12:40 AM EDT, October 29, 2012
DETROIT -- Ryan Theriot is living the dream. Brandon Crawford too.
Ditto the rest of the San Francisco Giants, who shed a .346 hitter like it was nothing, then swept a World Series.
Gregor Blanco more than replaced Melky Cabrera and manager Bruce Bochy punched the right buttons throughout an October that probably should have ended after their third game, when they were one timely Cincinnati hit away from taking the flight of shame back to SFO.
All's well that ends well, and they certainly proved themselves to be deserving champions, completing the sweep with a 4-3 10-inning victory Sunday night.
As for the American League champion Tigers? They were living on borrowed time after Justin Verlander served up two Game 1 home runs to Pablo Sandoval, and it ran out shortly after a single by Marco Scutaro -- him again? -- scored Theriot from second base in the 10th inning Sunday.
For Theriot, the former Cub, this will be back-to-back World Series parades. He batted leadoff for the Cardinals in Game 7 against the Rangers last October, and this time he was riding along on a magical journey with the Giants, who featured a two-time Cy Young winner working out of the bullpen and a $126 million mistake showing that he wasn't done when he became a fifth starter.
Tim Lincecum and Barry Zito outpitched Verlander and the Tigers' rotation that had piled up a 1.02 earned-run average in the first two rounds of the playoffs, eliminating the A's and Yankees. This was masterful fun and reminded Detroit manager Jim Leyland that he had not seen it all. Not quite.
"I'm a little flabbergasted, to be honest,'' Leyland said after the clincher.
Imagine how Crawford feels.
For the Giants' second-year shortstop, this was the completion of a lifelong fantasy, down to the set and costumes.
"I mean, I was a (Giants) fan for about 20 years,'' said the 25-year-old Crawford. "I know how much the Giants fans want a championship and how exciting it was a couple years ago when we won.''
Crawford, one of the best young shortstops in baseball, grew up in a baseball-crazy family in Pleasanton, Calif., across the bay from San Francisco. His father was such a hard-core fan that he went to Candlestick Park with his 5-year-old son, Brandon, in September 1992, carrying a sign to beg National League President Bill White to stop the Giants from moving to Florida.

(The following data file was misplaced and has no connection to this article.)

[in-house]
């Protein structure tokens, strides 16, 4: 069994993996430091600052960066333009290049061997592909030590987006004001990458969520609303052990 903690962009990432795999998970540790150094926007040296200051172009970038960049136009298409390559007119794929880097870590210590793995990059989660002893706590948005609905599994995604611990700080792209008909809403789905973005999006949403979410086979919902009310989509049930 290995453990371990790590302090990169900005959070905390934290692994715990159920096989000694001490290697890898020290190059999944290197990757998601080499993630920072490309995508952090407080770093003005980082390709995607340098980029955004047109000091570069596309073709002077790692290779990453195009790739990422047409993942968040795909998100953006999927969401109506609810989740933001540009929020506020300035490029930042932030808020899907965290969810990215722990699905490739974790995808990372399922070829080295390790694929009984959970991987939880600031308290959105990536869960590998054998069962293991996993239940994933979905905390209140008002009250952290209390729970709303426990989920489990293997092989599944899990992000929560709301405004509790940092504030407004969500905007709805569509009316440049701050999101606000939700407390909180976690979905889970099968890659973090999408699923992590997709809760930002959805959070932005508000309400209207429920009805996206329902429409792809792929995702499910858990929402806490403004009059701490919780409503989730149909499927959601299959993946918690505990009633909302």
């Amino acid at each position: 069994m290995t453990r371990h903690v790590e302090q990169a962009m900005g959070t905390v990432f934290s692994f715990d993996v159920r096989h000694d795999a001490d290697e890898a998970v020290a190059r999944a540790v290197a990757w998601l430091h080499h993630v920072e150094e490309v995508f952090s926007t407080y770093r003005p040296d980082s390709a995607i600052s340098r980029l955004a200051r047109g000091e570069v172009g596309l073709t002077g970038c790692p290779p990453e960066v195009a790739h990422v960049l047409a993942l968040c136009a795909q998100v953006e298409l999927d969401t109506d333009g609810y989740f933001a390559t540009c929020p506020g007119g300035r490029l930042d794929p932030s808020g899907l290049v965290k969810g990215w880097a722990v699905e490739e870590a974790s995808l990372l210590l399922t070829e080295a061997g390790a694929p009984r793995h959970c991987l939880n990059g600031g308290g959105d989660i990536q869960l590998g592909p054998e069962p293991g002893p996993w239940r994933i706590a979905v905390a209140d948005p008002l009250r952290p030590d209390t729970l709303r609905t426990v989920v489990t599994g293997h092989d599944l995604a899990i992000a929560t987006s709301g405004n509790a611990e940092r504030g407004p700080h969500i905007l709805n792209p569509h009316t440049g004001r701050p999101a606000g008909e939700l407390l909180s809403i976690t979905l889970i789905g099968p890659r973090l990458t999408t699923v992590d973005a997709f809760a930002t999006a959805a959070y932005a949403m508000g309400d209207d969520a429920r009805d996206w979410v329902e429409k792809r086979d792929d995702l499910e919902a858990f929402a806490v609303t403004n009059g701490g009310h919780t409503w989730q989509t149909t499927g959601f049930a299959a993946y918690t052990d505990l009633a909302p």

The San Francisco Chronicle snapped a photo of the two, and it's now a family treasure. So too is a brick outside of AT&T Park, which opened in 2000, when Brandon was 13. It lists everyone's name in the family, including Brandon.
This is the stuff from a Hollywood movie, and it has played out quietly throughout October on baseball's biggest stages. "Words can't even describe it," Lynn Crawford, the shortstop's mother, told the San Jose Mercury News over the weekend.
The Giants worked without a net in their first two playoff series, recovering from 2-0 and 3-1 deficits to outlast the Reds and Cardinals, and Crawford was as dependable as your neighborhood Starbucks.
Who knows how this works? I had the pitching-heavy Tigers favored over the Giants, but this much is clear in 20/20 hindsight: There was no way they could have beaten the Giants when the Reds and the Cardinals didn't.
"For a team that was down to Cincinnati 0-2, come back and win, fight their way through the other series, they deserved it,'' Leyland said. "They deserved to be the world champions.''
After what they went through to get to the World Series, the Giants were not taking chances against the American League champs. They wouldn't let them win even one game.
The Tigers came closest in Game 4, but in a fitting finish Triple Crown winner Miguel Cabrera took strike three from the bearded gnome, Sergio Romo, and the Giants jumped on each other at the pitcher's mound.
For Leyland and the Tigers' fans, the final result brought back painful memories of 2006, when the Tigers were dismissed in five games by the Cardinals. Everything turned when Verlander served up two of the three Game 1 homers for Sandoval, who was named the Series' most valuable player.
Verlander is going to have to live with the fact that he lost his last start in another magical season. He was beaten by Zito, whose win in St. Louis on Oct. 19 made the Giants realize they might actually have the stuff to win their second World Series in three years.
They needed five games to beat Texas in 2010, when their rotation was rolling all October. This was even more decisive. It was hard to believe, even for the guys who had the best view.
"I still can't believe that game,'' Sandoval said about his three-homer night. "I don't want to wake up.''
Why would he?